Everything You Never Wanted to Know About Head Lice

Are you familiar with the popular game "20 Questions?" Well, let's play "10 Head Lice Questions!" The questions will revolve around everything you never wanted to know about head lice. I know, I'm itching all over too, but it needs to be discussed. Let's get started.

1. What are head lice (plural) or louse (singular)?

Head lice are parasitic insects that feed on human blood and cause severe itching on the head from their bites. Pediculosis is the general term used for lice infestation of the body or hair with adult lice, larvae, and their nits (eggs).

Head lice are gray or red-brown in color and vary in size from an 1/8 of an inch in size to just under one 1/4 inch long. Head lice are relatively common and aren't a major health hazard. Head lice can survive up to 30 days on a human because their eggs can live for more than 2 weeks.

Over 12 million Americans, most of them being children and school professionals, are infested with lice each year. You will never hear anyone say, "I have a head louse." If you have one, you have many. That's why you'll hear the word lice more much than you will louse.

2. How does a person get head lice?

Head lice is spread by sharing the same bed or clothes (hats and scarves), sharing towels, piling clothing or towels, storing personal items in close proximity or direct head to head contact, combs, and/or brushes with an infested person. The lice can survive only 1 or 2 days away from the scalp. Having head lice is not an indication of uncleanliness, but rather that all socioeconomic groups can be affected.

3. What are the symptoms of head lice?

Normally, the first symptom of head lice is persistent itching or scratching near the back of the head and or around the ears. Intense itching of the scalp, small red bumps on the scalp, neck, and shoulders, bumps become crusty and ooze, and tiny white specks (eggs, or nits) are on the bottom of each hair are the symptoms of head lice.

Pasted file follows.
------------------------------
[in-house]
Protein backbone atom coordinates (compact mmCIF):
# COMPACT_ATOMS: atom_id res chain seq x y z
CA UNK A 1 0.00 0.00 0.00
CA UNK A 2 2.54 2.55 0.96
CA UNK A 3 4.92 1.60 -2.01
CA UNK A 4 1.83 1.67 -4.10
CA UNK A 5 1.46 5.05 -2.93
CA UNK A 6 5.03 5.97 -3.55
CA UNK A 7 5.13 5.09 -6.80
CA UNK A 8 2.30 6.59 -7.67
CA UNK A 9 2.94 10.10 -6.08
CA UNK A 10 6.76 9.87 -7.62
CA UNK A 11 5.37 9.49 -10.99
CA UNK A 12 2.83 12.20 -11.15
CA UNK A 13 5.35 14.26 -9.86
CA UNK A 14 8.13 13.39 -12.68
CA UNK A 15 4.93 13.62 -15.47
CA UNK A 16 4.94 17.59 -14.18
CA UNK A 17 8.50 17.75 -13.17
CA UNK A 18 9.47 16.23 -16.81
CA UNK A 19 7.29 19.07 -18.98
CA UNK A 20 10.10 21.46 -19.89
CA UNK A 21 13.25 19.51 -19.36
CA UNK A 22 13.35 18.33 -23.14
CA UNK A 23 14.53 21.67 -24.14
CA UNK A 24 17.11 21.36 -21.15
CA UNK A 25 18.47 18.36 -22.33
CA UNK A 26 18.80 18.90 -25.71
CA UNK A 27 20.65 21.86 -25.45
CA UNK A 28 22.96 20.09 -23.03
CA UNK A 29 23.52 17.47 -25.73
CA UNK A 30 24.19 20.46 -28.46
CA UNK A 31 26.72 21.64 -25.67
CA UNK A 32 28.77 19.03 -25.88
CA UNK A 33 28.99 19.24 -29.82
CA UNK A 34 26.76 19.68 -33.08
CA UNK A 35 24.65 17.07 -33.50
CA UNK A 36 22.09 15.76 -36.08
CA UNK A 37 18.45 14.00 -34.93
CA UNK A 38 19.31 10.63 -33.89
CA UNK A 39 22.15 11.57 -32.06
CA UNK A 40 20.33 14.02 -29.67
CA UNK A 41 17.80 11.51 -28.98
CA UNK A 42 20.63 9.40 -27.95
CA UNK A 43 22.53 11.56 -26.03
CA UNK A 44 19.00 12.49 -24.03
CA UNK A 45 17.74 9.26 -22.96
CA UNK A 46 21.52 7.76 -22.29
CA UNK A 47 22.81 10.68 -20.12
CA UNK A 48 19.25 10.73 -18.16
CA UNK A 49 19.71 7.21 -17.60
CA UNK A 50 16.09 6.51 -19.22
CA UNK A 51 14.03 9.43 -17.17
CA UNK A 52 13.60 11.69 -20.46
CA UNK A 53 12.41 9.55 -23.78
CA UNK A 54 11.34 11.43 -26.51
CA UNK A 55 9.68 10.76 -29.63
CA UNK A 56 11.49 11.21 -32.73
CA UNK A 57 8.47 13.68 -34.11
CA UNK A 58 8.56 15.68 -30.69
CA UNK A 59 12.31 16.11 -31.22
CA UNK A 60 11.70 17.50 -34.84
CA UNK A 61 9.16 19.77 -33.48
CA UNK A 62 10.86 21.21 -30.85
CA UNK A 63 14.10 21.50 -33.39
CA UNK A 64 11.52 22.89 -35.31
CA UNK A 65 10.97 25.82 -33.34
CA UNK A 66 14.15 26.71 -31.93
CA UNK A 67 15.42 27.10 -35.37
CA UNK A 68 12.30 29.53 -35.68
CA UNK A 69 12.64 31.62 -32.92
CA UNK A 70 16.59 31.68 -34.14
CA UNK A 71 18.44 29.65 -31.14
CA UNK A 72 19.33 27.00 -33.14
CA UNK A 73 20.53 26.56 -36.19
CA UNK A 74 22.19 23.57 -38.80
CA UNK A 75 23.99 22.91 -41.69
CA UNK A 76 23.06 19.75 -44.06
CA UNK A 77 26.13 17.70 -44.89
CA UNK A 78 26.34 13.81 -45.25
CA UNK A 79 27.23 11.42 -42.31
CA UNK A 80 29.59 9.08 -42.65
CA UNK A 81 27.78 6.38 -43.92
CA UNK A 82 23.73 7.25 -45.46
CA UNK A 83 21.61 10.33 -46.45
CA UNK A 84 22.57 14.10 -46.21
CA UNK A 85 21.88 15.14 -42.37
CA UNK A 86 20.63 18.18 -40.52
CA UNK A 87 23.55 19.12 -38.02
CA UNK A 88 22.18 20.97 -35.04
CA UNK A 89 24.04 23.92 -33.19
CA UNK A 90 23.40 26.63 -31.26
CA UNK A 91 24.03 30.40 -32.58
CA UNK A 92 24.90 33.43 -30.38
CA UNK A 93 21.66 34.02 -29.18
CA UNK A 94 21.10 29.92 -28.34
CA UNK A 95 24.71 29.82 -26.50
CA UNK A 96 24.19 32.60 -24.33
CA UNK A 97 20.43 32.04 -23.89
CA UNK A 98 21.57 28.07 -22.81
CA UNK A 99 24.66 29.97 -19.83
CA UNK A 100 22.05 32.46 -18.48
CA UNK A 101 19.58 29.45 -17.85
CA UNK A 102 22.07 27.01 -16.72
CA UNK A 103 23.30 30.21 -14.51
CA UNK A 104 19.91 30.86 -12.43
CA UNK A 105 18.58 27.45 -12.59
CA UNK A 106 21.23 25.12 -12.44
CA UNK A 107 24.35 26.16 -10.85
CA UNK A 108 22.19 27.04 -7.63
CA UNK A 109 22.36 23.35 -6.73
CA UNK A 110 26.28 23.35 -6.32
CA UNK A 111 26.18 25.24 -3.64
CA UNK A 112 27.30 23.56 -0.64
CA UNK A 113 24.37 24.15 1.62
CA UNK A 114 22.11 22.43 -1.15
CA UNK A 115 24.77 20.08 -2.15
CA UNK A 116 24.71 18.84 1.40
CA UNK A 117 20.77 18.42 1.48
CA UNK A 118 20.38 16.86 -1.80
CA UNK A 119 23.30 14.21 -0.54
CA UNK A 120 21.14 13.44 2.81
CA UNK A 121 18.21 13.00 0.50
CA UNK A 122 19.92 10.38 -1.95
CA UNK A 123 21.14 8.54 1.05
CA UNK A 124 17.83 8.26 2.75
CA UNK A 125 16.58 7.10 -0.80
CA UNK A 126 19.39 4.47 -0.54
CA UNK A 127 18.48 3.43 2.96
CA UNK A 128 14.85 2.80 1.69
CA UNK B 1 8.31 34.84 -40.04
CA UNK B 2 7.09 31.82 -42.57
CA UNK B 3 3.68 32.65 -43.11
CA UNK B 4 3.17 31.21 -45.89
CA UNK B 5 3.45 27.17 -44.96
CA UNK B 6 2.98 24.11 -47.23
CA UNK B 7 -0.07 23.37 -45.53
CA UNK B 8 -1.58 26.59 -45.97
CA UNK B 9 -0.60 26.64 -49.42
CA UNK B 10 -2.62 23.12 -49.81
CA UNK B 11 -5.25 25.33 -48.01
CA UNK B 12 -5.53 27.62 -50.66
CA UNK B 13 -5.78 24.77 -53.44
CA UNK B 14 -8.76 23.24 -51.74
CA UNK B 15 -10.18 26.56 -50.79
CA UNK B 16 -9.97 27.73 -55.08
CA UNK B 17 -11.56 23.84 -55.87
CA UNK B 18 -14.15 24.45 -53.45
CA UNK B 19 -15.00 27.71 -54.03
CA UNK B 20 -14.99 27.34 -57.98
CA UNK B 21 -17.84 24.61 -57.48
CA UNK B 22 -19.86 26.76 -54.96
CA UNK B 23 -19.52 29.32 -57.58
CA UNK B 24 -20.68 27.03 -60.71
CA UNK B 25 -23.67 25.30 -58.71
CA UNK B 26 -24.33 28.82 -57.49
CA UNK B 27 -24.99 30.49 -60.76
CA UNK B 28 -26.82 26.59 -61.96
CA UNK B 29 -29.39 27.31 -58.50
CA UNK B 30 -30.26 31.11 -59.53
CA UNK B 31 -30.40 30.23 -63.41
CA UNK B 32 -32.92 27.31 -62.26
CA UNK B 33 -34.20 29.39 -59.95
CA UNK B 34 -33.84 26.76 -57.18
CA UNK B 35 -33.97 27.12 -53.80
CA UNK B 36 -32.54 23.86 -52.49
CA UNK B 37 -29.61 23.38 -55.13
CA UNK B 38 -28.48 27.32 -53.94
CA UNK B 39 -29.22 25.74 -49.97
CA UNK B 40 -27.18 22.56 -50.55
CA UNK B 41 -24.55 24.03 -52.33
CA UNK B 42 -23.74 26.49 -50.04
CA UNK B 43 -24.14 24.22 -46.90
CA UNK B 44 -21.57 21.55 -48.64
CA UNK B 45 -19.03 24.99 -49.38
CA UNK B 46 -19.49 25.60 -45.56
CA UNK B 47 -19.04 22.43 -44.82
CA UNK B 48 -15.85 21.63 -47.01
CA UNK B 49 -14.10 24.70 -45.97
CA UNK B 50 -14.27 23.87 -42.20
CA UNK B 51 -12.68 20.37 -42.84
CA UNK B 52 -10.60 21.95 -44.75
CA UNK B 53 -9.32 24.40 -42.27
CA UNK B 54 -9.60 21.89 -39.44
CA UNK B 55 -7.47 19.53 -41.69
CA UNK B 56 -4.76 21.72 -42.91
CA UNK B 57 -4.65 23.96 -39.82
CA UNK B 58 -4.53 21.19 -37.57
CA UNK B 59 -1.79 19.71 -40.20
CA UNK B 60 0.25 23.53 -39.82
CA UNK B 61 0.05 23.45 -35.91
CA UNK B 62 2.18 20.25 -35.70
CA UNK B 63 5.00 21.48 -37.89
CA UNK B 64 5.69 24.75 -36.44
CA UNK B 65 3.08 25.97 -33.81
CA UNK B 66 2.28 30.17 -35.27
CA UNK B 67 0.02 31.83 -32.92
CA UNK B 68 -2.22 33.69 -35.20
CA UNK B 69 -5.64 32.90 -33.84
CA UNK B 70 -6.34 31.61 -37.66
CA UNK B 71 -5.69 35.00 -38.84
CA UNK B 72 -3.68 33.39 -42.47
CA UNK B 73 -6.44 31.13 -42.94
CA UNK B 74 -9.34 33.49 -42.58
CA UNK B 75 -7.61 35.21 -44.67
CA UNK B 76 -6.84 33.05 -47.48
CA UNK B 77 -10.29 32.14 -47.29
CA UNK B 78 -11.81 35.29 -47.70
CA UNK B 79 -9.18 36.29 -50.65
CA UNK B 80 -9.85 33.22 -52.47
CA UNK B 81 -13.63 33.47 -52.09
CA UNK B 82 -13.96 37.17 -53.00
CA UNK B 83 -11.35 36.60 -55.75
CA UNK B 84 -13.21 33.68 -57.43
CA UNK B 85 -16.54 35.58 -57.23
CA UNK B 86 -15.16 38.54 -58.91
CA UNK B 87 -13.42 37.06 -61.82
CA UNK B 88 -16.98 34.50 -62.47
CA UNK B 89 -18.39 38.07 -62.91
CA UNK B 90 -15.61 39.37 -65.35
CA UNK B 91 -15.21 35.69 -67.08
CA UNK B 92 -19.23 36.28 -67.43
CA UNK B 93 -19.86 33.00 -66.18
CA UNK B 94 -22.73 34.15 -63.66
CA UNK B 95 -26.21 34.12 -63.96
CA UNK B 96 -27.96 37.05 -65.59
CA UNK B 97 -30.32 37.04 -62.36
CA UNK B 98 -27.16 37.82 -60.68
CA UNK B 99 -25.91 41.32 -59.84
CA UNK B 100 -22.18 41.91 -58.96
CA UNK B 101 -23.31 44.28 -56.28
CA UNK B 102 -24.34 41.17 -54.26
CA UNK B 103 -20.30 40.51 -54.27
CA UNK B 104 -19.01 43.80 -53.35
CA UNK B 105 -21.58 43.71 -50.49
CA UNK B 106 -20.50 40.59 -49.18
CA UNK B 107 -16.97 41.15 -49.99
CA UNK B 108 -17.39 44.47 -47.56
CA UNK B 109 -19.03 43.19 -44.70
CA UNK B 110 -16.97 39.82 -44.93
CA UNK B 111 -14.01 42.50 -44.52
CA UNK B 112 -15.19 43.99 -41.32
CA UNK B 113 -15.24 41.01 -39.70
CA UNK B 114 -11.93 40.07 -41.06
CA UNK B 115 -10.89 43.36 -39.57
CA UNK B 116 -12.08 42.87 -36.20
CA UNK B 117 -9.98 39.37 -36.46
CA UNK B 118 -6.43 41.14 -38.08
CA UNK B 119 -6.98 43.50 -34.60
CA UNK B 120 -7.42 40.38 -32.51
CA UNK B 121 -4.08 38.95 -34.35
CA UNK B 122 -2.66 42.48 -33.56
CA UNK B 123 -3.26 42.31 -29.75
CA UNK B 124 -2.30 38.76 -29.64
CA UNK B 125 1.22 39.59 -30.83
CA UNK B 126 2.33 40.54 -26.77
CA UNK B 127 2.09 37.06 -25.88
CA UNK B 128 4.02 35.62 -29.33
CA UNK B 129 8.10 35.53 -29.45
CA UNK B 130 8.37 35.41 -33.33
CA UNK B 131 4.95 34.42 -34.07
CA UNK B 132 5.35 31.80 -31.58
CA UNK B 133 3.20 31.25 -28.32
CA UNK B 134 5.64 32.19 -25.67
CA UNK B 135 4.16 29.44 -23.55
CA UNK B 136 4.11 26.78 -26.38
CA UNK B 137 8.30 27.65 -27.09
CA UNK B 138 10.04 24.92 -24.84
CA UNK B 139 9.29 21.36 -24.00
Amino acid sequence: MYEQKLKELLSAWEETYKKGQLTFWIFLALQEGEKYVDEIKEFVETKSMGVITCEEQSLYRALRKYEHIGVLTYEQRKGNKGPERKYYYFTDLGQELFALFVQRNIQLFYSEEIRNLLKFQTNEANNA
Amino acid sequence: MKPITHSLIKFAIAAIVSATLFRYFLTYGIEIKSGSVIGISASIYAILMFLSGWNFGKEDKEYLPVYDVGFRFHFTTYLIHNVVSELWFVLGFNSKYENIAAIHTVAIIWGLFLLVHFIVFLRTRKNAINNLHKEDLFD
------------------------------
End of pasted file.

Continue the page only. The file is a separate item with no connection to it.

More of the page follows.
4. Do lice carry or transmit any diseases?

While many have thought head lice to be only a nuisance, recent study proves this notion wrong. DNA technology shows head lice to be the same species as the notorious body louse that has long been associated with diseases like typhus and relapsing fever.

5. What are the signs or symptoms of lice?

The most common sign of lice is a slight sense of something moving on the scalp, causing persistent scratching.

6. Are head lice contagious?

Yes. As long as lice or nits are still found on the scalp or on clothing, they can spread to others. Lice have a lifespan of 24-25 days.

7. If one person has head lice, does everyone in the house have to be treated?

It depends. Check each member of the house. Even if lice are found on an individual, take careful consideration before deciding to use a lice-killing treatment because each person has unique health vulnerabilities.

8. How can I delouse my house?

With hot water, wash all bedding and clothing that has been worn or slept on. For best results, wash these items in a delousing agent that is safe for your washing machine and fabrics. Vacuuming is the best way to remove lice and fallen hairs on furniture, rugs, and car seats. If there are certain items that can't be cleaned, bag them for two weeks and this will kill the lice.

9. If a person gets head lice once, can they get it again?

Sadly yes. It's not like chicken pox, a one-time-deal. Research shows that the more pesticides used to get rid of lice, the more likely the lice are to return again.

10. Can lice be prevented?

Yes. By checking the policies as schools, daycares, preschools, and nurseries are great ways to prevent children from getting head lice. At home, don't share hairbrushes, combs, hair bows, hats, bedding, towels, and clothing with anyone who has head lice.

Photo Credit: gipukan (rob gipman)

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